King of the castle: Beynac village and its chateau
King of the castle: Beynac village and its chateau

Dordogne caves: ancient history in France

This region is a great base for families, and some even older relations, says Richard Waters

Richard Waters
Friday 01 May 2015 13:42
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My son gasps as a blur of fur and claws whistles overhead. A moment later we face a growling cave lion. Well sort of, we can't actually touch it but it's in the mirror opposite, interacting with our reflections. This brilliant feature at Le Thot prehistoric centre also recreates the movements of a mammoth, woolly rhino and giant elk, all of which existed here in the Dordogne around 20,000 years ago – alongside Cro-Magnon man.

Everyone from the Vikings to Julius Caesar passed through the wooded valleys of the Périgord Noir, but the most enduring footprint is that of Cro-Magnon, who lived 40,000 years ago, and whose old cave dwellings litter the place and are wide open for exploration. The Dordogne is tailor-made for our family holiday: my wife's magpie urges are satisfied by a glut of brocantes; my Frozen-obsessed daughter gets her pointy-hat castles at every turn; while my son has a helping of testosterone release through canoeing and cycling. And me? I get to unleash my inner caveman.

Our base is a few kilometres north-east of Sarlat-la-Canéda, itself a delicious maze of medieval cobbled alleys, bubbling with buskers and tempting cafés. With majestic views from its hillside eyrie, Le Domaine Des Mathevies is a family-run camp site where children are safe to run free and where, in place of pitching a tent, we opt for a cosy wooden cabin with two bedrooms and a kitchen.

Between playing pétanque and feasting on just-baked croissants, we walk Maizie the campsite dog past swaying cornfields and vernal hollows. By afternoon, families are drawn to the soaring linden trees, which shade a treehouse and handsome former cattle barn, now the Cosy Nook bar, where you can sip cappuccino, or nibble pizzas. It's an effort to drag my brood from the pool to explore the treasures the Dordogne has waiting for us.

Due east, the Ardèche valley is likely to be overrun after last weekend's grand unveiling of the Pont d'Arc Cave, the vast, multi-million euro recreation of the wall art of the prehistoric Chauvet caves. However, the nearby Vézère valley – former home of Cro-Magnon man some 10,000 to 35,000 years ago – is crying out to be explored and is comparatively quiet. Here, he documented the animals he preyed upon with pictures finely daubed on his cave's walls. The Dordogne's most dramatic examples are 26km north of Sarlat in the caves of Lascaux II with its precise replication of cave art at the original cave 200 metres away; and La Roque Saint-Christophe near the village of Peyzac.

After our close encounter with the cave lion at Le Thot, we stop for an ice cream at pretty Beynac village, where Chocolat was filmed – its cobbled street weaving up a hillside past honey-hued houses and topped by an imposing castle.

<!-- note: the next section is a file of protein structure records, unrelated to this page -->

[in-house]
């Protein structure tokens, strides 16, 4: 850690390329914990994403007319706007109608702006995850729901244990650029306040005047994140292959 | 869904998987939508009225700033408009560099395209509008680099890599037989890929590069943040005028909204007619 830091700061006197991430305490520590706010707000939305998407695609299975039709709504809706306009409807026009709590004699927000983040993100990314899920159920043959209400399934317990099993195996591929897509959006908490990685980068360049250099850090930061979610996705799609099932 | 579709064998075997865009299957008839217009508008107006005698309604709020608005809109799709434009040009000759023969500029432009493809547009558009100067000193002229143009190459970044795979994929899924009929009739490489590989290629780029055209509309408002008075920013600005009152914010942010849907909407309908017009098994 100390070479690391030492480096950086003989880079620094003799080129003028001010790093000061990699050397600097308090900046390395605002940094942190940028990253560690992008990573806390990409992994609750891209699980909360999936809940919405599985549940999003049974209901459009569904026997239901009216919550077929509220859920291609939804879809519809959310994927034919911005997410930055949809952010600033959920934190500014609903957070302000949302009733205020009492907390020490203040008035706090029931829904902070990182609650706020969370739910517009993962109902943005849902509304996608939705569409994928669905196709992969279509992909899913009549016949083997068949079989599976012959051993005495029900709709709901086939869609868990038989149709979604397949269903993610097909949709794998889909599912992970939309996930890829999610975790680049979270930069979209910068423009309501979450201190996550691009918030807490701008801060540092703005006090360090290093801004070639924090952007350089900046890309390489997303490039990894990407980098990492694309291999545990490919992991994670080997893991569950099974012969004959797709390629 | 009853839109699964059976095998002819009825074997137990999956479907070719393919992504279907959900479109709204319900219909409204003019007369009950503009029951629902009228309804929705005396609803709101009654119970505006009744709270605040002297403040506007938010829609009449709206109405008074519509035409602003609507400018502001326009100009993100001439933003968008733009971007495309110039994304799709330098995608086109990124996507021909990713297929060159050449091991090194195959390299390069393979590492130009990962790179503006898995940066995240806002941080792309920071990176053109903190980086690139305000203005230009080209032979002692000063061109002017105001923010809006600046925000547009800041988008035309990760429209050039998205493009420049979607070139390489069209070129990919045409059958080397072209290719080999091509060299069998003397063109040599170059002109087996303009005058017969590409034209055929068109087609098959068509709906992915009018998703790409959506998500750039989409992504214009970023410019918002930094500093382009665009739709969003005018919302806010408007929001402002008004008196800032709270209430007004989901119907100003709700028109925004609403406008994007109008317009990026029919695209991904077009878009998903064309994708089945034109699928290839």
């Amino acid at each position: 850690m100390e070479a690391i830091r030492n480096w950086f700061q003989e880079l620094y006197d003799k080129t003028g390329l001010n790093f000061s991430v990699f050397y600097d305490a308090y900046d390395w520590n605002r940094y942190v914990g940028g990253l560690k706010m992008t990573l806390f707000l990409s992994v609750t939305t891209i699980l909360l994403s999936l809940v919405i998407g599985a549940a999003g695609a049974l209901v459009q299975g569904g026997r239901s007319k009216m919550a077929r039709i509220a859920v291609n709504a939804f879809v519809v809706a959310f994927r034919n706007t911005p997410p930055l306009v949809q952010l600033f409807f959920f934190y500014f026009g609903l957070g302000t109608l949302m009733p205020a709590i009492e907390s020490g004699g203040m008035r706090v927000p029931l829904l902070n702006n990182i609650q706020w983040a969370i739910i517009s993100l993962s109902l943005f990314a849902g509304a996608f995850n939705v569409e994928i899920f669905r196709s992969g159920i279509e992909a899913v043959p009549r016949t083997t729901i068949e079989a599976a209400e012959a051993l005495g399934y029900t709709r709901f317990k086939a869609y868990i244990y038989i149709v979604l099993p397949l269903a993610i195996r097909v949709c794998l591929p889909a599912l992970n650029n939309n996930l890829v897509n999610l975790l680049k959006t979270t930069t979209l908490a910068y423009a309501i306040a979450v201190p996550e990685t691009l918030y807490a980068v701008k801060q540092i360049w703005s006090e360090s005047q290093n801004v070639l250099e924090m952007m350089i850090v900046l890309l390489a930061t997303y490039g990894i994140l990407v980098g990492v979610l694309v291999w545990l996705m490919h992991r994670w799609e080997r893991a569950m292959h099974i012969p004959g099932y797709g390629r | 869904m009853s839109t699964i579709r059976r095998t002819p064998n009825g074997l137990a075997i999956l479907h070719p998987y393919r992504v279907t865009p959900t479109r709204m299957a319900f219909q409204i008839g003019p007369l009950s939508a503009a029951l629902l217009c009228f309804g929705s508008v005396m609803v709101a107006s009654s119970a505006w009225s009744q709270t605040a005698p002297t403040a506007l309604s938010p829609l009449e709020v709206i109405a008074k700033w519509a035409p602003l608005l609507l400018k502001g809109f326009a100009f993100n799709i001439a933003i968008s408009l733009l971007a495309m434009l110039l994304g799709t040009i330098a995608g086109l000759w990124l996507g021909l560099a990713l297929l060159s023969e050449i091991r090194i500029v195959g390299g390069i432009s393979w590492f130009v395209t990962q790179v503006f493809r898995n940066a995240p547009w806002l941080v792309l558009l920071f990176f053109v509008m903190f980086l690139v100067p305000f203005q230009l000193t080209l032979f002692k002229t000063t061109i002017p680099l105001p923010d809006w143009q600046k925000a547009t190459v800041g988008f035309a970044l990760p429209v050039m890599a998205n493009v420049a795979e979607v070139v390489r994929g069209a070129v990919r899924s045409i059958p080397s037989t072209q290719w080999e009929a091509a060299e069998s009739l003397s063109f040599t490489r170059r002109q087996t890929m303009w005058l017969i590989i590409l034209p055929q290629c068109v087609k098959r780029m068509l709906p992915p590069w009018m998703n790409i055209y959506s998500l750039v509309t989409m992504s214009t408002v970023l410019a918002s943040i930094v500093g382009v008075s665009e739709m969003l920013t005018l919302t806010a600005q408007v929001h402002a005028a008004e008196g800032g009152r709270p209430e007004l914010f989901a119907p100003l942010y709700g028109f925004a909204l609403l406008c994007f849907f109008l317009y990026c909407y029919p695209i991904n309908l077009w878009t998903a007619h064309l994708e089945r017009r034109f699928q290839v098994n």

Just a short drive upriver and backed by a fairytale roofscape of sandstone spires and a pockmarked troglodyte caves 40 metres above them, Le Roque Gageac is no less arresting. Here we take a river tour on one of Gabares Norbert's handsome flat-hulled old gabares, trading vessels that sail through a potted history of the wars and sieges of the stunning chateaux and castles beside us.

We mimic the river's gentle pace, and our week slips by as we meander through sleepy villages. We also visit the fortress town of Domme, perched on a cliff and with staggering views of the valley, and seek out brocantes and farmers' markets such as the Sunday summer marché at Daglan which is heavy on local truffles and foie gras.

One particularly hot afternoon, we find refreshment in the sleepy riverside village of Saint-Léon-sur-Vézère. Outdoor Adventure offers gentle downriver kayak trips (€23 per person) where the current does all the work as we are awed by majestic chateaux and wave at people taking afternoon dips; all washed with a palette of lemon and lime afternoon light.

Dordogne's high summer days are long and sultry and, in search of both shade and activity, we head to L'Etrier De Vitrac, a well run stables where we hack on ponies through the cool forest. When we want to take things up a gear, the excellent Guillaume at Liberty Cycle obliges with a guided bike tour, taking us through sunflower and cornfields, passing castles and tobacco shacks.

Our last day takes us to the Prehisto Parc near Les Eyzies-de-Tayac. Set in lush woodland, the park has life-sized models of Neanderthal and Cro-Magnon man variously fighting off mammoths, wolves, lions, smilodons and bears.

Thunder cracks through the canopy, the forest suddenly fecund and primal, the faces of the antlered shaman mannequin and his fireside companions strangely animated. "I'm hungry," my son says, cutting through my reverie, "Can we go for a crêpe now?"

Getting there

Richard Waters sailed Dover-Calais with P&O (poferries.com); car and up to nine people from £39 each way. By air, Bergerac is the main gateway, served by Flybe and Ryanair from the UK.

Staying there

Le Domaine Des Mathevies (00 33 5 53 59 20 86; mathevies.com). Chalets £351-£386 per week; pitches £35 per day for a family of four.

Visiting there

Le Thot prehistoric centre (00 33 5 53 05 65 65; semitour.com); Roque St Christophe Fort and Troglodyte Caves (00 33 5 53 50 70 45; roque-st-christophe.com); Les Gabares Norbert (00 33 5 53 29 40 44; norbert.fr); La Belle Etoile (00 33 5 53 29 51 44; belleetoile.fr); L'Etrier De Vitrac (00 33 6 8776 9034; etrierdevitrac.free.fr); Outdoor Adventure (00 33 5 5350 6771; canoevezere.com); Liberty Cycle (00 33 7812 247 879; liberty-cycle.com); Prehisto Parc (00 33 5 53 50 73 19; prehistoparc.fr).

More information

dordogne-perigord -tourisme.fr

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